Overlooking the smallest matter: viruses impact biological invasions

Cara A. Faillace, Nicholas S. Lorusso, Siobain Duffy

Research output: Contribution to journalReview article

14 Scopus citations

Abstract

Parasites and pathogens have recently received considerable attention for their ability to affect biological invasions, however, researchers have largely overlooked the distinct role of viruses afforded by their unique ability to rapidly mutate and adapt to new hosts. With high mutation and genomic substitution rates, RNA and single-stranded DNA (ssDNA) viruses may be important constituents of invaded ecosystems, and could potentially behave quite differently from other pathogens. We review evidence suggesting that rapidly evolving viruses impact invasion dynamics in three key ways: (1) Rapidly evolving viruses may prevent exotic species from establishing self-sustaining populations. (2) Viruses can cause population collapses of exotic species in the introduced range. (3) Viruses can alter the consequences of biological invasions by causing population collapses and extinctions of native species. The ubiquity and frequent host shifting of viruses make their ability to influence invasion events likely. Eludicating the viral ecology of biological invasions will lead to an improved understanding of the causes and consequences of invasions, particularly as regards establishment success and changes to community structure that cannot be explained by direct interspecific interactions among native and exotic species.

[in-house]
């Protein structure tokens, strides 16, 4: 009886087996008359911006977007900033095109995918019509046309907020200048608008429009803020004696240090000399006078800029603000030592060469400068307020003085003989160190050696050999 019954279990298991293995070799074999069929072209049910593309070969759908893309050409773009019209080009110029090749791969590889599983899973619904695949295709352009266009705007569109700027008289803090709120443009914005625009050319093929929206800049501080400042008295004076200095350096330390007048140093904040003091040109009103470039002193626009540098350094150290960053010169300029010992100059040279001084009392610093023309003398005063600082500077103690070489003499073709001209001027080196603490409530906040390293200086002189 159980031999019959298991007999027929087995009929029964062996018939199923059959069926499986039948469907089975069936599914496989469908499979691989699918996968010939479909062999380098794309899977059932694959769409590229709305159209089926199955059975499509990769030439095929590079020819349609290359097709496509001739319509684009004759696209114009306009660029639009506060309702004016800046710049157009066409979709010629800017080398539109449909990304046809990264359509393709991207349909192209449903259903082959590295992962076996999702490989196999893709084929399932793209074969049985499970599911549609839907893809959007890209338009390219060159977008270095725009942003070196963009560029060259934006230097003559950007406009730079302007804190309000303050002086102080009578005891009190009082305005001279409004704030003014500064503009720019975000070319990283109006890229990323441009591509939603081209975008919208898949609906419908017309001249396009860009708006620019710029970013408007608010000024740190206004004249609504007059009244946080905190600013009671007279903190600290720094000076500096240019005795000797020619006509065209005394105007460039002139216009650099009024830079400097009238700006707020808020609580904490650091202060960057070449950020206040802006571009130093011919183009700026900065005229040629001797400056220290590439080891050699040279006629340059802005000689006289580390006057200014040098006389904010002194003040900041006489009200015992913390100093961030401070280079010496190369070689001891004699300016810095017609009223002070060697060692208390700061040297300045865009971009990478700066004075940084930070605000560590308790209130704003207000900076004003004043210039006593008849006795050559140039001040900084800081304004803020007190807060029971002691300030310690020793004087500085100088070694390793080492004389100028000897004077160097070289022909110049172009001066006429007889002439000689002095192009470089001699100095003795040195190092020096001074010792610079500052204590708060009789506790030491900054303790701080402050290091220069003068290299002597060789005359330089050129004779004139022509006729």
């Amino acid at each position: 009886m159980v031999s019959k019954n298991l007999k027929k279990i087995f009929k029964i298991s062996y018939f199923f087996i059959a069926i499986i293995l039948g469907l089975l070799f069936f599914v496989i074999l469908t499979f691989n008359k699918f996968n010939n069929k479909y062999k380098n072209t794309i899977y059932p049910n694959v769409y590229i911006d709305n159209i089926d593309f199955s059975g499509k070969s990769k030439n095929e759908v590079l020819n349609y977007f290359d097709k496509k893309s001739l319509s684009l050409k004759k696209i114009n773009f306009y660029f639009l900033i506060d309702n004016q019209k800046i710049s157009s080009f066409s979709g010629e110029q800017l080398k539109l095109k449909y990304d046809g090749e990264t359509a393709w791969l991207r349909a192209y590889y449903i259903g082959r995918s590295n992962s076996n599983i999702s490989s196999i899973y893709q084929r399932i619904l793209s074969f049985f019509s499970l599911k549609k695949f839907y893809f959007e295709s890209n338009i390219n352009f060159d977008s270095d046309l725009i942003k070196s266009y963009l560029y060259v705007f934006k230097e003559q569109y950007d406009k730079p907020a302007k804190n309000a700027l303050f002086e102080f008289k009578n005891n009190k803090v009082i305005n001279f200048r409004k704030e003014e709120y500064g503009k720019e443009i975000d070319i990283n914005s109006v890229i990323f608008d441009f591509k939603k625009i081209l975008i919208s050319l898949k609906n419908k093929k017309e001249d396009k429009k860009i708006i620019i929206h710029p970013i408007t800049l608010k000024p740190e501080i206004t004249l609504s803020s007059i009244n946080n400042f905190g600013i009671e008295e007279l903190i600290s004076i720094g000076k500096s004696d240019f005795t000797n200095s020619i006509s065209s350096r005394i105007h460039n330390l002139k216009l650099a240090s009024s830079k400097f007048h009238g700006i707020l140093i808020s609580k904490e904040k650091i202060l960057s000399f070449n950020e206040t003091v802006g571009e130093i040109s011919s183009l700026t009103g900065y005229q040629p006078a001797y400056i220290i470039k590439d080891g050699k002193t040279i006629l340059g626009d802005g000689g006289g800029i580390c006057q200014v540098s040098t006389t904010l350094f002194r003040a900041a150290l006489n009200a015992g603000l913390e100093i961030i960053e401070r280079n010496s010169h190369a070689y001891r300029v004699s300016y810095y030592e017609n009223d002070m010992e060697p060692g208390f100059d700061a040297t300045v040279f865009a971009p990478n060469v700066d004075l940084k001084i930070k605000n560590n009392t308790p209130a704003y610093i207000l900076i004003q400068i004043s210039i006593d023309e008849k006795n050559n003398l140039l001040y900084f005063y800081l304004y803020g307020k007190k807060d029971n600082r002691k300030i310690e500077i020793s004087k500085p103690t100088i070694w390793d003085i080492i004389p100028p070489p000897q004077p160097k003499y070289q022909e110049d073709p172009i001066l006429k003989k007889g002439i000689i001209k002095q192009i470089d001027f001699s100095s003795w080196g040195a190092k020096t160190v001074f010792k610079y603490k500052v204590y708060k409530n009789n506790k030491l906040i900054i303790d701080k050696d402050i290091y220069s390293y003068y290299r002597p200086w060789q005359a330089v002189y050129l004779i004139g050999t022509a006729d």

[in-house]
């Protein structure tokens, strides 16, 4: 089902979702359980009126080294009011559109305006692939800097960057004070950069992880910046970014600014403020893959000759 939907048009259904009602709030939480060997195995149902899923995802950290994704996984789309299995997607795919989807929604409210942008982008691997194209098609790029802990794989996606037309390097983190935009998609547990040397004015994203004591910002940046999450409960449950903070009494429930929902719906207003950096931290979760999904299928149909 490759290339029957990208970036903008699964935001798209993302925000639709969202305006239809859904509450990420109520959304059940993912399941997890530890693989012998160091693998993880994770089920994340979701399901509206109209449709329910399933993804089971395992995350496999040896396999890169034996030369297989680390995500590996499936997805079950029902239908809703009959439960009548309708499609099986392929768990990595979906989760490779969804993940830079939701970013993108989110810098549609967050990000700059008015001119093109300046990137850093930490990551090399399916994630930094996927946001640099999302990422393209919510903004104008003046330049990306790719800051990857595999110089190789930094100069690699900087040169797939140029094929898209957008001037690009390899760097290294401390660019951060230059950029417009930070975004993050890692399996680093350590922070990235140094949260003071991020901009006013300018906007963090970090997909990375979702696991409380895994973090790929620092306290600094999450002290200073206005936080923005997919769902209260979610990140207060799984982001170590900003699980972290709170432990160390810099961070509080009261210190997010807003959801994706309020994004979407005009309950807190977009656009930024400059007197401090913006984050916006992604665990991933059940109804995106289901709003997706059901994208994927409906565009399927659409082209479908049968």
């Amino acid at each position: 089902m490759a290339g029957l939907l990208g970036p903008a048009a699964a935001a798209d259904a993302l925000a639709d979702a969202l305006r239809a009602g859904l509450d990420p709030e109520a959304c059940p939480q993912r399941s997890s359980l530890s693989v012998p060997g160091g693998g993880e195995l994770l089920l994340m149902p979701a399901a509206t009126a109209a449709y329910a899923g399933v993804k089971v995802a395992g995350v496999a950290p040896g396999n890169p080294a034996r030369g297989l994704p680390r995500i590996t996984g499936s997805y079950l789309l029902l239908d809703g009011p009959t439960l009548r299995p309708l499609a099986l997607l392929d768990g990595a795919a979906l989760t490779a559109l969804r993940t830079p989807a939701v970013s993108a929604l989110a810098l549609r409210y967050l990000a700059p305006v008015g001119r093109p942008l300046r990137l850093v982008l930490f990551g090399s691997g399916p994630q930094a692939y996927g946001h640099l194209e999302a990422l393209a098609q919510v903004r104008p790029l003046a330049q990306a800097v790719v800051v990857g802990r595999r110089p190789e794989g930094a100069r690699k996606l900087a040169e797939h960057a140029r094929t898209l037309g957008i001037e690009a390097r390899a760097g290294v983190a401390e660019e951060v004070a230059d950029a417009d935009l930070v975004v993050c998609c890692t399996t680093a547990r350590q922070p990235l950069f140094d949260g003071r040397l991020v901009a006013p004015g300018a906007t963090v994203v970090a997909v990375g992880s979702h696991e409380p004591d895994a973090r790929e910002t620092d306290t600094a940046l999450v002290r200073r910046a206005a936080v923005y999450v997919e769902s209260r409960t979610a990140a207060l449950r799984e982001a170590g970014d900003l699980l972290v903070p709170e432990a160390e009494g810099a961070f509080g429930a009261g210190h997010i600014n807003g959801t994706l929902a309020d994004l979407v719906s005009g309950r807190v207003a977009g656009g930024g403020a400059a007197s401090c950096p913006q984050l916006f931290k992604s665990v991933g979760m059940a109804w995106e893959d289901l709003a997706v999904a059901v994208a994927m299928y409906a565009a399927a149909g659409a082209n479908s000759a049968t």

Original languageEnglish (US)
Pages (from-to)524-538
Number of pages15
JournalEcology Letters
Volume20
Issue number4
DOIs
StatePublished - Apr 1 2017

All Science Journal Classification (ASJC) codes

  • Ecology, Evolution, Behavior and Systematics

Keywords

  • Biotic resistance
  • disease ecology
  • exotic species
  • invasion potential
  • invasive species
  • spillback
  • spillover
  • virus-mediated invasions
  • viruses

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